An uninitialized variable passed to a system function that should initialize it might not register as an error if the static analysis tool doesn’t have access to the source code for the system function. There’s the potential for a false negative or a false positive.
In 2016, 14 guidelines were added to MISRA to provide checking for security-critical code, not just safety. Figure 4 illustrates how one of the new guidelines—Directive 4.14—solves this problem and helps prevent the pitfalls due to undefined behavior.
Figure 4 MISRA Directive 4.14 helps prevent the pitfalls caused by undefined behavior. Source: MISRA
The rigors of coding standards were traditionally associated with functionally safe software for critical applications such as cars, aeroplanes, and medical devices. However, the complexity of code, the criticality of security, and the business importance of creating high-quality, robust code that is easy to maintain and upgrade make the coding standards crucial in all development operations.
By ensuring errors aren’t introduced into code in the first place, development teams must:
Code checking offers a toolbox with huge potential benefits.
A pound of cure with test tools
While code checking solves many problems, application bugs can only be found by testing that the product does what it is supposed to do, and that means having requirements. Avoiding application bugs requires both designing the right product, and designing the product right.
Designing the right product means establishing requirements up front and ensuring bidirectional traceability between the requirements and the source code, so that every requirement is implemented, and every software function traces back to a requirement. Any missing or unnecessary functionality—that doesn’t meet a requirement—is an application bug. Designing the product right is the process of confirming that the developed system code fulfills the project requirements. You achieve that by performing requirements-based testing.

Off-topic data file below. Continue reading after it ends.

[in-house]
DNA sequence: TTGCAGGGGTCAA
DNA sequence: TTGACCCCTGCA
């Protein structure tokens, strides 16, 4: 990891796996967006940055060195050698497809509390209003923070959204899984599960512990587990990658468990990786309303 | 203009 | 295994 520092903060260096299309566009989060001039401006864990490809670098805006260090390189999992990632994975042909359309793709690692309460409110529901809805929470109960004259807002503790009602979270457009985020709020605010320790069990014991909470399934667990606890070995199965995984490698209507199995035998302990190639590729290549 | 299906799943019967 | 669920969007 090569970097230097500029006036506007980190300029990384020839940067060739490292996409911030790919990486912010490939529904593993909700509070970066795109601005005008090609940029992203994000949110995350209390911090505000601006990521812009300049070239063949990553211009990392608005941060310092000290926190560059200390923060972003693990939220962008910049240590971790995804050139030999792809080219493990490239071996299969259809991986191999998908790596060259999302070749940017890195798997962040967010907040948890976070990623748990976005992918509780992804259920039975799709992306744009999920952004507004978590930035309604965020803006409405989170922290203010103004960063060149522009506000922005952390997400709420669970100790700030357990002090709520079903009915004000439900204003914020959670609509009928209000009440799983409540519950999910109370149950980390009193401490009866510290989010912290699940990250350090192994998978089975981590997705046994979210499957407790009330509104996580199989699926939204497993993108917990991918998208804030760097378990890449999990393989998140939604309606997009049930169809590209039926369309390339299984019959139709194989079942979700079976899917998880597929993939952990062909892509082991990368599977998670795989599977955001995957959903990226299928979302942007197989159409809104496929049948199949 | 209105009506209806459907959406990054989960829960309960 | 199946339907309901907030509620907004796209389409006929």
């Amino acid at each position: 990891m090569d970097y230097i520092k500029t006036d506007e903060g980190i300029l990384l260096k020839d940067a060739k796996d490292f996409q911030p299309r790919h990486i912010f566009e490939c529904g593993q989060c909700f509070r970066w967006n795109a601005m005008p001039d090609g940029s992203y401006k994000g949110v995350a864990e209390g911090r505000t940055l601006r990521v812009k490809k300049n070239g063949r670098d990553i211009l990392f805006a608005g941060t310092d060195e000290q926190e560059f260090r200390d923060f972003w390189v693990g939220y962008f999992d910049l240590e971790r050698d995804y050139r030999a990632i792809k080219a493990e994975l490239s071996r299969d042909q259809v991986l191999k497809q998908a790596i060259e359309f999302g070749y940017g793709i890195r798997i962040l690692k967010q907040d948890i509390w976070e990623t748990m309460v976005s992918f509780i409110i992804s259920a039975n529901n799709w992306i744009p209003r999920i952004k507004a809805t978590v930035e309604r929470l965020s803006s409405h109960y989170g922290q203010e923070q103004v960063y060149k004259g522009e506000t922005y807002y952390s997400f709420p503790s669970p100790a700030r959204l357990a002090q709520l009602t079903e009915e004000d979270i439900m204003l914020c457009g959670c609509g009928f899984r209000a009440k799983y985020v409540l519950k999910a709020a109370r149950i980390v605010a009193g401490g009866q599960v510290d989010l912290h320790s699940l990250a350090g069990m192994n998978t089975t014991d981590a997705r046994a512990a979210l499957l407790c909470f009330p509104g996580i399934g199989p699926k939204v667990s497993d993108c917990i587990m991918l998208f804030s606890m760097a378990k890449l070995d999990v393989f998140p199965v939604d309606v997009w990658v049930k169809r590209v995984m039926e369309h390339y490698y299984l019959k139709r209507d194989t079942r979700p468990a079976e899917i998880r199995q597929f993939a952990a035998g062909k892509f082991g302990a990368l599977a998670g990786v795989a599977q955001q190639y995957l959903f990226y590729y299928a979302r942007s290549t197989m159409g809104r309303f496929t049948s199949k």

Figure 5 shows an example of bidirectional traceability. The single function selected traces upstream from the function to a low-level requirement, then to a high-level requirement, and finally to a system-level requirement.
Figure 5 This is an example of bidirectional traceability with a single function selected. Source: LDRA
Figure 6 shows how selection of a high-level requirement displays both upstream traceability to a system-level requirement and downstream to low-level requirements and on to source code functions.
Figure 6 This is an example of bidirectional traceability with requirements selected. Source: LDRA
This ability to visualize traceability can lead to the detection of application bugs early in the lifecycle.
Testing code functionality demands an awareness of what it is supposed to do, and that means having low-level requirements that state what each function does. Figure 7 shows an example of a low-level requirement, which, in this case, fully describes a single function.
Figure 7 This is an example of a low-level requirement that describes a single function. Source: LDRA
Test cases are derived from low-level requirements as illustrated in Figure 8.
Figure 8 Test cases are derived from low-level requirements. Source: LDRA
Using a unit test tool, these test cases can then be executed on the host or the target to ensure that the code behaves the way the requirement says it should. Figure 9 shows that all the test cases have been regressed and passed.
Figure 9 This is how a tool performs unit tests. Source: LDRA
Once test cases have run, the structural coverage should be measured to ensure that all the code has been exercised. If the coverage is not 100 percent, it’s possible that either more test cases are required or superfluous code should be removed.
New habits in coding
No question about it, software complexity—and its errors—have mushroomed with connectivity, faster memory, rich hardware platforms, and specific customer demands. Adopting a state-of-the-art coding standard, measuring metrics on the code, tracing requirements, and implementing requirements-based testing provide development teams the opportunity to create high-quality code and reduce liability.
The extent a team adopts these new habits when no standards require compliance hinges on corporate recognition of the game-change that they bring. Adopting these practices, whether a product is safety- or security-critical, can make a night-and-day difference in the maintainability and robustness of code. Clean code simplifies the addition of new features, eases product maintenance, and keeps costs and schedule to a minimum—all characteristics that improve your company’s ROI.
Whether a product is safety-critical or not, this is surely an outcome that can only be beneficial to the development team.
This article was originally published on EDN.
Mark Richardson is lead field application engineer at LDRA.
Andrew Banks is technical specialist at LDRA and chairman at the MISRA C Working Group.